Low power, wide area networks (LPWANs) will form a critical part of future IoT infrastructure and, according to a Huawei executive, Narrowband IoT (NB-IoT) will prove to be the LPWAN standard most adopted and used by enterprises.
Speaking at the recent Huawei ICT Roadshow, Huawei's wireless product line and wireless marketing director Emmanuel Coelho Alves said that there are five key aspects to NB-IoT that make it a more compelling choice for IoT applications:
- Standardisation in 3GPP (3rd Generation Partnership Project)
- Robust ciphering and authentication
- Simple upgrade with single RAN (radio access network)
- Strong ecosystem by giant companies
- Global coverage.
Alves added that existing mobile network infrastructure can easily be upgraded to provide NB-IoT functionality.
“Our base stations are 100 percent ready to deliver NB-IoT, simply by performing a software upgrade on the baseband unit; the antenna and RF parts of the tower can also be fully reused,” he said.
“This will be extremely interesting for operators. They can deploy this technology in a short time as there isn’t so much work to deal with at the network level.”
What about LoRa and Sigfox?
Alves acknowledged that LoRa and Sigfox are competitors in the LPWAN space, but believes that in all but one area, NB-IoT is the superior technology.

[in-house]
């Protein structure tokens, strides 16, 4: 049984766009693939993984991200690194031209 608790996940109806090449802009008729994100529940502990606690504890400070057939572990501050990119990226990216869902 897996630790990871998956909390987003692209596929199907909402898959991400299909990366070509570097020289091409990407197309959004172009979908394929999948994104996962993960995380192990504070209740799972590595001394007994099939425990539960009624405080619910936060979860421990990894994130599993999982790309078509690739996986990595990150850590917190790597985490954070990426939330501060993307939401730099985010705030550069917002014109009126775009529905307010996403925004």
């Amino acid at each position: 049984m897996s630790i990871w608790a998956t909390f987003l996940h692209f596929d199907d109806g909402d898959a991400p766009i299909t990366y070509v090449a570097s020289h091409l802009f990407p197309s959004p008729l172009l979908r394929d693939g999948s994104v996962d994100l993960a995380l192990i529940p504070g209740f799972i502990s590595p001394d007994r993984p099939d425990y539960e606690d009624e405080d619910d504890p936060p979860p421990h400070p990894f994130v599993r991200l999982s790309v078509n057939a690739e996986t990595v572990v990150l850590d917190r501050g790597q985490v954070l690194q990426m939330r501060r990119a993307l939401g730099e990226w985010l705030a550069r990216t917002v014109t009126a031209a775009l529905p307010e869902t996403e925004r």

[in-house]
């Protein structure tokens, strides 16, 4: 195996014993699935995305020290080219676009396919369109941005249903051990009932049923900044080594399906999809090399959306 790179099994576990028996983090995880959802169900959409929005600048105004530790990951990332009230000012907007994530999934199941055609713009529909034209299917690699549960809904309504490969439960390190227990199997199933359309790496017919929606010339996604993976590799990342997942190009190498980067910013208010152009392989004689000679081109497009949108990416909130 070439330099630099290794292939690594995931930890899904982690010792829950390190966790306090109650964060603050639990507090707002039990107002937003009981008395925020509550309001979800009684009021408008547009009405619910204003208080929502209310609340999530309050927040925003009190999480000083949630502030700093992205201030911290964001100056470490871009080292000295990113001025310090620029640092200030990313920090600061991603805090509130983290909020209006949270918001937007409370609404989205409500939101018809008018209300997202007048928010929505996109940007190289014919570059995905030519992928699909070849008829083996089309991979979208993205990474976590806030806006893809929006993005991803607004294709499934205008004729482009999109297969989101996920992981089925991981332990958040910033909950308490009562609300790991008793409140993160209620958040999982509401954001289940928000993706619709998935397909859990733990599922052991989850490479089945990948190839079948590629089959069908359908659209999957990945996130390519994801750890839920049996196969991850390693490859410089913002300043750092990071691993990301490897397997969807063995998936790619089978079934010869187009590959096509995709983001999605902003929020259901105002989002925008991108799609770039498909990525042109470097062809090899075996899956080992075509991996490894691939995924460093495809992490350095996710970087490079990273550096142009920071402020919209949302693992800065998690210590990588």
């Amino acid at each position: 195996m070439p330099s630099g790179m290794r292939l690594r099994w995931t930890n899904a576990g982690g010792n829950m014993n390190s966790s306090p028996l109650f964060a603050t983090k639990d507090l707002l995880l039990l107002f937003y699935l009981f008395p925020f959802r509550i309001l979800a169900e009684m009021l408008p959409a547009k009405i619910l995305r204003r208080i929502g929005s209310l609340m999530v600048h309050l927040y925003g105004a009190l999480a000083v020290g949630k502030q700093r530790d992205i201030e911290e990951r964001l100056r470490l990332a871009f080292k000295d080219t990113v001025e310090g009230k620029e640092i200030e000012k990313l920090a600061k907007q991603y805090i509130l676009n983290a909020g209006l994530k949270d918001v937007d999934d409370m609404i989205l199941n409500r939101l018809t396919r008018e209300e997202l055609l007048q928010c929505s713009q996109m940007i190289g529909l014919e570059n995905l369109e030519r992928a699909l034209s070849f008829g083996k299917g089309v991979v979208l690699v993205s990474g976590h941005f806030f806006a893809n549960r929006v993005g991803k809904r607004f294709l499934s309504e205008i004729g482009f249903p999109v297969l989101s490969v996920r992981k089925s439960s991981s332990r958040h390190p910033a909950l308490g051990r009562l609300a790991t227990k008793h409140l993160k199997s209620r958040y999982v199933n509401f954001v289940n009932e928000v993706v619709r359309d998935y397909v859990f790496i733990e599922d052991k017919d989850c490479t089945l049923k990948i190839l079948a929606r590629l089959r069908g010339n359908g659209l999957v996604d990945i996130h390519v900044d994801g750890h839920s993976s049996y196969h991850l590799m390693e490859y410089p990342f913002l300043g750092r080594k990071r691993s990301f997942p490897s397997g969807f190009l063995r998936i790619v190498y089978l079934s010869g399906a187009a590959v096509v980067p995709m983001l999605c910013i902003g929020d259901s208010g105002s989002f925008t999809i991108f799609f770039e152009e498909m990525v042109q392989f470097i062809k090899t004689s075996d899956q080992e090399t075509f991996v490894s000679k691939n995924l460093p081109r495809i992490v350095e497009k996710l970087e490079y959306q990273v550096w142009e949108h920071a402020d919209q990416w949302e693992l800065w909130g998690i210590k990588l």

“There is only one aspect that we agree that LoRa and Sigfox are doing better than Huawei, which is the ecosystem,” he said.
“This is due to the fact that they started three to four years earlier to develop products, and even today are still a little ahead of us in terms of enabling sensors, for example.
“However, for all other aspects, including quality of service, security and even cost, we believe they are weaker, compared to NB-IoT.”
Alves also said that LoRa and Sigfox’s use of unlicensed spectrum around the world has led to interference issues that have yet to be solved in the countries experiencing it.
“For NB-IoT, we’re using licensed bands, which eliminates interference and ensures quality of service,” he said.
In addition, unlike LoRa, Sigfox and short-range network technologies such as Wi-Fi and Zigbee, NB-IoT does not need gateways to provide connectivity, he said.
“We directly connect sensors to the base station, knowing that the gateway adds complexity to the network, creating another piece of equipment you need to manage and operate,” he said.
“Furthermore, if you lose connectivity at the gateway, you lose connectivity to all of the sensors connected to it as well.”